ambitious for the size of the Bhutanese economy. However, given the pro-active development
policy and sustained efforts of the Royal Government of Bhutan, this does not appear to be un-
realistic given the huge power deficit in India and the excellent relationship that exist between
Bhutan and India.

4.3 Rural Electrification Master Plan to achieve 100% electrification by 2020.

Study is being conducted for the preparation of the Rural Electrification(RE) Master Plan under
JICA technical assistance. This RE plan will serve as the road map to not only meet the
Millennium Development Goal of providing access to clean energy services to atleast 50% of the
population by the year 2015 as part of the global poverty alleviation efforts but also to prepare
action plans for a achieving the national target of 100% electrification by 2020. This dynamic
master plan shall be updated every 5 years to account for effects of the population growth rate, the
economic growth and the advancement in cost-effective technologies. Today only about 30% of
the rural Bhutanese populations have access to electricity and the plan is to cross the 50% target of
providing RE access to the Bhutanese households before the year 2012.

Rural electrification services will greatly enhance the quality of Bhutanese people to improve upon
their socio-economic living conditions. It is an established fact that after provision of electricity
supply, the quality and standard of education of rural students improve due to electric lighting and
increased working hours. Similarly the health and hygiene of women and children improve due to
improved electric lighting conditions and ready availability of energy for cooking, whereby their
efforts to fetch firewood and dependency on kerosene lighting would decrease. More time is thus
available to concentrate on income generating activities thereby enhancing the family income and
contribution to the socio-economic growth of the society.

4.4 Integrated Energy Management Master Plan

This study is being conducted to prepare the baseline country status report on various forms of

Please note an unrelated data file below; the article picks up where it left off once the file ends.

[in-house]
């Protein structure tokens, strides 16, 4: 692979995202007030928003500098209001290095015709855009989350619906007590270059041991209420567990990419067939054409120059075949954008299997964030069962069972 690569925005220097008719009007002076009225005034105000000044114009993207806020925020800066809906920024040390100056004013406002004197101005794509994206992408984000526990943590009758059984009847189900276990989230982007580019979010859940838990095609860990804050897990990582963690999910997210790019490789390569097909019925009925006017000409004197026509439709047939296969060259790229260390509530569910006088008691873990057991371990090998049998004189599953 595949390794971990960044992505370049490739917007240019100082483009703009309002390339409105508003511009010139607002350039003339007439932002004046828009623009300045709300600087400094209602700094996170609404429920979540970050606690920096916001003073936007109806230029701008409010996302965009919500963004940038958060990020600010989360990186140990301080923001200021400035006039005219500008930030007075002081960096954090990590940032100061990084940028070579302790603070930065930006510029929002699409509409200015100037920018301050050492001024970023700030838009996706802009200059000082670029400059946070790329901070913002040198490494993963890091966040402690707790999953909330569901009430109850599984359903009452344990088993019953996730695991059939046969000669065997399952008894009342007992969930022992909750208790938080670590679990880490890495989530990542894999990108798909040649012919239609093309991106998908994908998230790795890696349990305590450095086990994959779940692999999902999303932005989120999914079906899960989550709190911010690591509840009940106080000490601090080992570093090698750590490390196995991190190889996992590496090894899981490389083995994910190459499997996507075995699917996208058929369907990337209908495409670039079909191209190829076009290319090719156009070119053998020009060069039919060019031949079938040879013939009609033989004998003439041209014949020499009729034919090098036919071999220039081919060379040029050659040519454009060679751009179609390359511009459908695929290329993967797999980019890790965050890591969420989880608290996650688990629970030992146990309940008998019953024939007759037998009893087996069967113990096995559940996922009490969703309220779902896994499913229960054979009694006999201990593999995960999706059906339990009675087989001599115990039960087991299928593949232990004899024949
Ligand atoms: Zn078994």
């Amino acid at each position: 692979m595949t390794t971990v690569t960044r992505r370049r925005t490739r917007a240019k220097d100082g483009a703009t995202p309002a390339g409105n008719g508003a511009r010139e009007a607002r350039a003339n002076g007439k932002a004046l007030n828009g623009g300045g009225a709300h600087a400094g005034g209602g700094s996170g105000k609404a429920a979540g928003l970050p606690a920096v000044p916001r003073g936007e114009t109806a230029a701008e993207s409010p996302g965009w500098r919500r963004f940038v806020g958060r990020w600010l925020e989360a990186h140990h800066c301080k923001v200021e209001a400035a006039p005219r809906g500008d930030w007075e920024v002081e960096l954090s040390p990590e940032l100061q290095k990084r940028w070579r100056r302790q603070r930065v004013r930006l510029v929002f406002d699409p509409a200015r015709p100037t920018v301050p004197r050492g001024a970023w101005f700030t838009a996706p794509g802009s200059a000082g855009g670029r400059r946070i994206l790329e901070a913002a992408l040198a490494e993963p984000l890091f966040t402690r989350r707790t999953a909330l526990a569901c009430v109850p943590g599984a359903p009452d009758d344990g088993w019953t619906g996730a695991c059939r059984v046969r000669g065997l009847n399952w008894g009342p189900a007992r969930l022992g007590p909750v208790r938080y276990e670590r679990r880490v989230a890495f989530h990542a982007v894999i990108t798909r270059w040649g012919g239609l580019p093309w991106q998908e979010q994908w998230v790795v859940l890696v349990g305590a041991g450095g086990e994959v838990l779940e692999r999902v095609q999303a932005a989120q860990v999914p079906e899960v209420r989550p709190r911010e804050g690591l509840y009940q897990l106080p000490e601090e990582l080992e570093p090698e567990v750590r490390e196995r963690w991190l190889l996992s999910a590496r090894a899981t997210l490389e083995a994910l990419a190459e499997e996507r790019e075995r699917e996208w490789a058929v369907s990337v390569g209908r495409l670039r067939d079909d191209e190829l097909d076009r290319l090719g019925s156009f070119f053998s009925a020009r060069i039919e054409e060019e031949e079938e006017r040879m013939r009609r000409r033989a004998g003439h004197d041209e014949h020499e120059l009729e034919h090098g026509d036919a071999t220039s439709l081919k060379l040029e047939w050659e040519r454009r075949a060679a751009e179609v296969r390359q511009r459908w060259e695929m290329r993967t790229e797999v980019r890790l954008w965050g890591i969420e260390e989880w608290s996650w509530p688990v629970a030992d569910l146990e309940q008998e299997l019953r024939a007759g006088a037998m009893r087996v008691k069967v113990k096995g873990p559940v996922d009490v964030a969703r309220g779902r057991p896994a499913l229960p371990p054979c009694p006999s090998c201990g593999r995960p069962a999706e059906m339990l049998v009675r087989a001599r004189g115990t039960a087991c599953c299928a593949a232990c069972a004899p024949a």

energy supply and demand situation including the energy balance table for the country. The study
is expected to further make an assessment of various energy supply options based on sectoral
needs (transport, electricity, industry etc) and prepare a energy demand forecast for the future. The
study is expected to come out with a management strategy for sustainable development of
indigenous resources (including hydropower) and import of other forms of energy (such as the
fossil fuels) for sustainable supply of energy to the economy based on various demand forecasts
and scenarios in the future.

4.5 Sustainable tariff principles for socio-economic development

In a developing country like Bhutan, the affordability of the consumers (citizens) to pay for the
electricity charges has to be cautiously considered while deciding the power tariff. It is not an easy
exercise where one can apply directly the principles of tariff setting. The concept of social justice
and fair pricing is to be considered. If the energy price is kept high, there will be less incentive
(motivation) for use of electricity, which has the potential to encourage income generating
activities to contribute towards economic growth and reduction in poverty. In most least developed
countries, less than 50% of the people have access to clean form of energy. Bhutan is no exception.
Affordability is a major issue and therefore, while developing hydropower, the least cost projects
with lowest economic unit cost of generation are chosen and their development phased. Bhutan is